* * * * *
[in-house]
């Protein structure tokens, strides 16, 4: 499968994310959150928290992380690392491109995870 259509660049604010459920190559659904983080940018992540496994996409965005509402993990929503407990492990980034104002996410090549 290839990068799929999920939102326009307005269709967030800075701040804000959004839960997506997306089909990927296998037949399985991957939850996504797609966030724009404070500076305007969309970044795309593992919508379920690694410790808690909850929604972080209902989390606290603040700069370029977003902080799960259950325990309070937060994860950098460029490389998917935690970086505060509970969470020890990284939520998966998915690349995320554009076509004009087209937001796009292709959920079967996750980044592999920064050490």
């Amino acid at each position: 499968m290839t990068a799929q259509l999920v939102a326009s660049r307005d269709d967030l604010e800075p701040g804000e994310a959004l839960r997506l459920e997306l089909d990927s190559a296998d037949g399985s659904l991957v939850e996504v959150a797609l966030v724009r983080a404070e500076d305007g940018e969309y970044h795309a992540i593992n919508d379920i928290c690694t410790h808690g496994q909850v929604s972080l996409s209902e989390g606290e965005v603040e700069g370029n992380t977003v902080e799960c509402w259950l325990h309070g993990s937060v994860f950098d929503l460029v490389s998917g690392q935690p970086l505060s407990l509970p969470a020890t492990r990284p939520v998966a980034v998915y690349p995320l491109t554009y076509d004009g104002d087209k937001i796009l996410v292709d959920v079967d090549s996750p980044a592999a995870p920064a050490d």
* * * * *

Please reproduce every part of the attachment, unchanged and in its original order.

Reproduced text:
[in-house]
């Protein structure tokens, strides 16, 4: 499968994310959150928290992380690392491109995870 259509660049604010459920190559659904983080940018992540496994996409965005509402993990929503407990492990980034104002996410090549 290839990068799929999920939102326009307005269709967030800075701040804000959004839960997506997306089909990927296998037949399985991957939850996504797609966030724009404070500076305007969309970044795309593992919508379920690694410790808690909850929604972080209902989390606290603040700069370029977003902080799960259950325990309070937060994860950098460029490389998917935690970086505060509970969470020890990284939520998966998915690349995320554009076509004009087209937001796009292709959920079967996750980044592999920064050490």
């Amino acid at each position: 499968m290839t990068a799929q259509l999920v939102a326009s660049r307005d269709d967030l604010e800075p701040g804000e994310a959004l839960r997506l459920e997306l089909d990927s190559a296998d037949g399985s659904l991957v939850e996504v959150a797609l966030v724009r983080a404070e500076d305007g940018e969309y970044h795309a992540i593992n919508d379920i928290c690694t410790h808690g496994q909850v929604s972080l996409s209902e989390g606290e965005v603040e700069g370029n992380t977003v902080e799960c509402w259950l325990h309070g993990s937060v994860f950098d929503l460029v490389s998917g690392q935690p970086l505060s407990l509970p969470a020890t492990r990284p939520v998966a980034v998915y690349p995320l491109t554009y076509d004009g104002d087209k937001i796009l996410v292709d959920v079967d090549s996750p980044a592999a995870p920064a050490d």